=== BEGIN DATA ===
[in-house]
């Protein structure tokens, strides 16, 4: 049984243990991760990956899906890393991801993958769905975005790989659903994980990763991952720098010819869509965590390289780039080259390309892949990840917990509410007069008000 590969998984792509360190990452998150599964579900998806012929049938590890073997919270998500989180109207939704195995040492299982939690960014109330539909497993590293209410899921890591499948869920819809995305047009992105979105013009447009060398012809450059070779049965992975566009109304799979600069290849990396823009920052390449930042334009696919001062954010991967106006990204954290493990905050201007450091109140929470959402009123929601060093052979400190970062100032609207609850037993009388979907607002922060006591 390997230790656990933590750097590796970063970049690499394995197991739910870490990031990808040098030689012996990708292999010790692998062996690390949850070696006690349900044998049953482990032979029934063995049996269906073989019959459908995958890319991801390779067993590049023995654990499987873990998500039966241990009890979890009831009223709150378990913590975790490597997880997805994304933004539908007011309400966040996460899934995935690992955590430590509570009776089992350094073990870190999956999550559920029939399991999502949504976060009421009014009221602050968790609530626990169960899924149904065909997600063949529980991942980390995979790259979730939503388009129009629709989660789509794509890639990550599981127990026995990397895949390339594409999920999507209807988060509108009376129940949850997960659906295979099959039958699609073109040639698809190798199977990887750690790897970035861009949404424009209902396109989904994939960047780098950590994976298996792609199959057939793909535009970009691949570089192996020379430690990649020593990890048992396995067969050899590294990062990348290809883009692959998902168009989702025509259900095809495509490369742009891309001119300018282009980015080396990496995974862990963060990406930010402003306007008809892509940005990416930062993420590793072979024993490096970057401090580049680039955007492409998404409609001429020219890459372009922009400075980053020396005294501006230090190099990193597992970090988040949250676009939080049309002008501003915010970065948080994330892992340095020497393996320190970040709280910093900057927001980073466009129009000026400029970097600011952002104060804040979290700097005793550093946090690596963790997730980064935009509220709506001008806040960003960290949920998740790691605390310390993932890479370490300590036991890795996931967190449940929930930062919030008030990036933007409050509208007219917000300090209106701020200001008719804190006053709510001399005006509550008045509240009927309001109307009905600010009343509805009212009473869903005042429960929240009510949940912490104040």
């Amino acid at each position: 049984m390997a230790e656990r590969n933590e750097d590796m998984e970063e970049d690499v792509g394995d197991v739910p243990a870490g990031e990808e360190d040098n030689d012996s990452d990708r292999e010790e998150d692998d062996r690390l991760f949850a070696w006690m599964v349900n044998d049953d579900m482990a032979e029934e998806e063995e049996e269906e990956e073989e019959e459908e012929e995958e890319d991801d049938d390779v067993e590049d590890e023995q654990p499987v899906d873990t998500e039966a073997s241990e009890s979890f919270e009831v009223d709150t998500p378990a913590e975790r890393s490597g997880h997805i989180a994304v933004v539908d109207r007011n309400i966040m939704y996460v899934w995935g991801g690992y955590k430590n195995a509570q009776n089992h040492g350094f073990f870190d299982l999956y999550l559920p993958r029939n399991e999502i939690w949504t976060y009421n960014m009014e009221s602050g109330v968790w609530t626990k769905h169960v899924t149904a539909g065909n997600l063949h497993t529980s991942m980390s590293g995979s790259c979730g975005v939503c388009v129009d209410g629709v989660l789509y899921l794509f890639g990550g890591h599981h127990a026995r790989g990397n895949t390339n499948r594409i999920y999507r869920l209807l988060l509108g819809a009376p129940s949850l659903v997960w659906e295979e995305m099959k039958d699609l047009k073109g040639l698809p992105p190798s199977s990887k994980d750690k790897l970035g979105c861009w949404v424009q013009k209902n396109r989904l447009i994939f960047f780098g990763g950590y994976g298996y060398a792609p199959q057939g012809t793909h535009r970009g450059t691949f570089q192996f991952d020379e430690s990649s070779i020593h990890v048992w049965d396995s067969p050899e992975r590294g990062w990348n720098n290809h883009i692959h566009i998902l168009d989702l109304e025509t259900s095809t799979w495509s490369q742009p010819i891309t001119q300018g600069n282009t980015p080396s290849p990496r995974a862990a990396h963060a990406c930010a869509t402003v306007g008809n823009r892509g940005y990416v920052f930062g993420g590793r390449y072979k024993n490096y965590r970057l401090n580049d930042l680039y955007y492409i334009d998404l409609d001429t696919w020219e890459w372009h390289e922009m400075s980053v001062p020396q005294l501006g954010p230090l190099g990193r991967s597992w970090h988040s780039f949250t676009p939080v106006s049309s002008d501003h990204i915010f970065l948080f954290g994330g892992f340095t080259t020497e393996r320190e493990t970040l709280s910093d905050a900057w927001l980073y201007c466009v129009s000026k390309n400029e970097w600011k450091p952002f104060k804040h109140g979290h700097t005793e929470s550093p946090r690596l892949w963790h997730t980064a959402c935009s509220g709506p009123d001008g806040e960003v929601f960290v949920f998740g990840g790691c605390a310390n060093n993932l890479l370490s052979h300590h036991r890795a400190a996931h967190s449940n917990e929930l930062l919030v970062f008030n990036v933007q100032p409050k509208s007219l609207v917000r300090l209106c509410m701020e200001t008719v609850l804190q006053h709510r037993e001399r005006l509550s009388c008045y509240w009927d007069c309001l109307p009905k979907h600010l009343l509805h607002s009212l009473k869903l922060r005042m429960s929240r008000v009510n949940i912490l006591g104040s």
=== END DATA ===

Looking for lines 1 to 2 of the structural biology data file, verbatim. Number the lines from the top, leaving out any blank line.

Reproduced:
[in-house]
């Protein structure tokens, strides 16, 4: 049984243990991760990956899906890393991801993958769905975005790989659903994980990763991952720098010819869509965590390289780039080259390309892949990840917990509410007069008000 590969998984792509360190990452998150599964579900998806012929049938590890073997919270998500989180109207939704195995040492299982939690960014109330539909497993590293209410899921890591499948869920819809995305047009992105979105013009447009060398012809450059070779049965992975566009109304799979600069290849990396823009920052390449930042334009696919001062954010991967106006990204954290493990905050201007450091109140929470959402009123929601060093052979400190970062100032609207609850037993009388979907607002922060006591 390997230790656990933590750097590796970063970049690499394995197991739910870490990031990808040098030689012996990708292999010790692998062996690390949850070696006690349900044998049953482990032979029934063995049996269906073989019959459908995958890319991801390779067993590049023995654990499987873990998500039966241990009890979890009831009223709150378990913590975790490597997880997805994304933004539908007011309400966040996460899934995935690992955590430590509570009776089992350094073990870190999956999550559920029939399991999502949504976060009421009014009221602050968790609530626990169960899924149904065909997600063949529980991942980390995979790259979730939503388009129009629709989660789509794509890639990550599981127990026995990397895949390339594409999920999507209807988060509108009376129940949850997960659906295979099959039958699609073109040639698809190798199977990887750690790897970035861009949404424009209902396109989904994939960047780098950590994976298996792609199959057939793909535009970009691949570089192996020379430690990649020593990890048992396995067969050899590294990062990348290809883009692959998902168009989702025509259900095809495509490369742009891309001119300018282009980015080396990496995974862990963060990406930010402003306007008809892509940005990416930062993420590793072979024993490096970057401090580049680039955007492409998404409609001429020219890459372009922009400075980053020396005294501006230090190099990193597992970090988040949250676009939080049309002008501003915010970065948080994330892992340095020497393996320190970040709280910093900057927001980073466009129009000026400029970097600011952002104060804040979290700097005793550093946090690596963790997730980064935009509220709506001008806040960003960290949920998740790691605390310390993932890479370490300590036991890795996931967190449940929930930062919030008030990036933007409050509208007219917000300090209106701020200001008719804190006053709510001399005006509550008045509240009927309001109307009905600010009343509805009212009473869903005042429960929240009510949940912490104040």